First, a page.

“We Don’t Need to Go to Therapy!” Dr. Carol Ann Conrad, EdD

I make a living as a counseling psychologist, and I do alright. However, I think I would be making a LOT more money if I had a dollar for every time I heard a client say in my office that “my husband said he didn’t think we needed to come to therapy.” Or “My wife made it clear early on what she thought about going to therapy, so we never went until now (15 years later!).” Something of this version is not uncommon at all to hear, as that person is now sitting in my office broken-hearted when their spouse left them, or they come together when their relationship is dangling by a thread.

Myths About Couple Therapy

I find it very unfortunate and disconcerting that negative views of therapy, either individual or couple/family therapy still abide today. Often there is a lot of shame around the fact that someone is struggling to the point that they are reaching for solutions, and this is most saddening to me.  Our early colonizing Americans prided themselves on “rugged individualism” stemming from our early Euro-American ancestors and pioneers. “Do it on my own” or “figure it out for yourself” or “If it is to be it’s up to me” are some milder spoken phrases that really imply “suck it up, and deal with it” or worse”quite whining” when we find ourselves in emotional pain or distress individually or as a couple.  These phrases whether spoken to us by others, or internally said to ourselves, inflict more shame and pain on top of our already hurting hearts and lives. Some of the sad myths that circulate about attending therapy keep us from getting the help we need in a timely way, and can increase the pain we’re already feeling. Some of those myths are:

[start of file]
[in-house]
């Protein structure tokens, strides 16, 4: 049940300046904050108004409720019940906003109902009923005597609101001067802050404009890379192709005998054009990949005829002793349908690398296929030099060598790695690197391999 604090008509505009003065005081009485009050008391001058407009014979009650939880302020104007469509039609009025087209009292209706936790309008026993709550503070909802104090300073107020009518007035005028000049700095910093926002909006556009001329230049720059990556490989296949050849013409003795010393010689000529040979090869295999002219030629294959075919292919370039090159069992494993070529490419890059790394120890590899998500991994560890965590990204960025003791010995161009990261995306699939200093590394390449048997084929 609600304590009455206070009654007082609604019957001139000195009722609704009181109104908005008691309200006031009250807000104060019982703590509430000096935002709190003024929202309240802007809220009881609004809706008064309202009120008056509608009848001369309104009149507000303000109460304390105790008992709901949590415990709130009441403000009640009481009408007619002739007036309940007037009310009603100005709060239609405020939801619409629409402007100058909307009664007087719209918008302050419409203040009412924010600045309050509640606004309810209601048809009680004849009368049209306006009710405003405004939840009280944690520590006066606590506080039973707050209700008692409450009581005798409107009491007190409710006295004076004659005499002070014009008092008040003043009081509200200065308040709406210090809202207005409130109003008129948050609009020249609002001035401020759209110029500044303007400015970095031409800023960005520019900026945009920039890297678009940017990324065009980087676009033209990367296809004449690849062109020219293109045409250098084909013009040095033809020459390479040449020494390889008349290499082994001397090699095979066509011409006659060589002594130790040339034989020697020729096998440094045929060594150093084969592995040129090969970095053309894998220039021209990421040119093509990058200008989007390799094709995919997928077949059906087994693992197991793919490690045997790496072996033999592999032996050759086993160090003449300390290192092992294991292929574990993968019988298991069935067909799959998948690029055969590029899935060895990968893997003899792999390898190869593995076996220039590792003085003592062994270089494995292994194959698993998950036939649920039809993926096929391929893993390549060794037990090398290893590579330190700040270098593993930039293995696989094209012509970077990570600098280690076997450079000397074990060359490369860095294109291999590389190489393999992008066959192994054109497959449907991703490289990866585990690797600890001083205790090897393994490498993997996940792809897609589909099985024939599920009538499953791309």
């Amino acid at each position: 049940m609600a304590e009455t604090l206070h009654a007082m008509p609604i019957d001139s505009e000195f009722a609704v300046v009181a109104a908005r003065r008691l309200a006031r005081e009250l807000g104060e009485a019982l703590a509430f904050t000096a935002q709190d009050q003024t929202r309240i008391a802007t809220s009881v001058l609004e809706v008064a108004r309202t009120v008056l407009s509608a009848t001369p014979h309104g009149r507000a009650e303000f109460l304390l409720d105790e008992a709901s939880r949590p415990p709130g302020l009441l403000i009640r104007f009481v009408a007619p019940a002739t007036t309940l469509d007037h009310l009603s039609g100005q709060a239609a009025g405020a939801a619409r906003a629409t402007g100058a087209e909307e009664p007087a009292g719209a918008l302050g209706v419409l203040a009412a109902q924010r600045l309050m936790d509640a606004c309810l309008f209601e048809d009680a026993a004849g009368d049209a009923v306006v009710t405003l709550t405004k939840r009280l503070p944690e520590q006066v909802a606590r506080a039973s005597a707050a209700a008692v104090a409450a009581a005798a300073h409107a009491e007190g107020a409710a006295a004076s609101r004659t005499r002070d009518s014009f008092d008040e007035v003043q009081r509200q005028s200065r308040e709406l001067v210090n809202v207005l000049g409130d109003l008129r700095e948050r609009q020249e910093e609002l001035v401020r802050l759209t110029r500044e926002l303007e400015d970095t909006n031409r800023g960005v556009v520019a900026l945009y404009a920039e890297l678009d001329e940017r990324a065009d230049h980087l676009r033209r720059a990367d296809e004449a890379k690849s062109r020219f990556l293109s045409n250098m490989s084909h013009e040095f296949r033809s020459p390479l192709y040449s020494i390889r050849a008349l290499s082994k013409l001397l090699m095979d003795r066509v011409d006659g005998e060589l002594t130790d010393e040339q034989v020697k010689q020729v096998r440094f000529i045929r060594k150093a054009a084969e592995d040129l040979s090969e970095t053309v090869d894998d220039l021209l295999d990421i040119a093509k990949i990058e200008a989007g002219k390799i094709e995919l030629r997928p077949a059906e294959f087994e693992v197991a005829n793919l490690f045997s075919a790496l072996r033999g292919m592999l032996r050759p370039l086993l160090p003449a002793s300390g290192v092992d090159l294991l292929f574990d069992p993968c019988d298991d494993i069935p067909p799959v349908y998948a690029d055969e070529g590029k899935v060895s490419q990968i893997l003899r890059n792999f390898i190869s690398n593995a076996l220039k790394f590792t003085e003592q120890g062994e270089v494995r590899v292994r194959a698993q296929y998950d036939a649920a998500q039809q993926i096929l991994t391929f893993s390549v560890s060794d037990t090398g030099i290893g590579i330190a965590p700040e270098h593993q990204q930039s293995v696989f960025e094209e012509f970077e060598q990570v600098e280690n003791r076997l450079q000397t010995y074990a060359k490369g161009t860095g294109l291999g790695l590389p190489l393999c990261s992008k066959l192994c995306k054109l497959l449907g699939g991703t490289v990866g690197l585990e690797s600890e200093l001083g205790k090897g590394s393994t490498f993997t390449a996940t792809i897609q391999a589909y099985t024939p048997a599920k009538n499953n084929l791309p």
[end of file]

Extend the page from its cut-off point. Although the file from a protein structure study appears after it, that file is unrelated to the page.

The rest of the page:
If we just ignore it, it will go away.

This is just not true, especially in the case of couple’s therapy. If there are continual negative patterns in your relationship where you feel hurt, ignored, not good enough, unhappy, disconnected and lonely, these are not likely to go away, but often become even bigger and more painful over time. Time does not heal all wounds, when there is an infection in the body, time makes it worse. A LOT worse, and can kill you if you don’t get treatment. In the case of a marriage, perceptions of our partner can become narrower and narrower in a negative view, as John Gottman, a foremost relationship researcher coined it, Negative Sentiment Override, can take over and everything in the relationship begins to be colored as if our partner is our enemy and doesn’t love or care about us. This is a dangerous place to be, and the longer it goes on it can be the beginning of a death keel to the relationship, or can take a very long time to recover from even with help.

We don’t need therapy, we can figure it out on our own

Sometimes, this may be true. Sometimes we can have stressful things happen in an otherwise connective relationship. If you and your partner have a history of being able to turn to each other, soften and repair so you can find your way back to a loving and connective relationship–then you’re right–you might not need therapy. However, if you don’t have a history of being able to repair, to approach each other with tenderness and kindness, giving each other the benefit of the doubt and being able to share your hearts with each other–stress can and will only make things worse between you over time. What I often see in my practice is that couples managed their relationship okay until life stressors intensified and the couple didn’t know how to turn to each other for support and comfort. This is when the couple begins to struggle. They lose the ability to keep their emotional balance together and their relationship can topple into distress and can flounder for many years. The statistics say on average a couple waits 6 years after things go south before they seek treatment! Getting help instead of just living with it is vital.  It is also very, very important to get a trained couple’s therapist who can help you and your partner move through your stuck places, reconnect, and heal.

You’re the one that needs to go to therapy, there’s not a problem with me!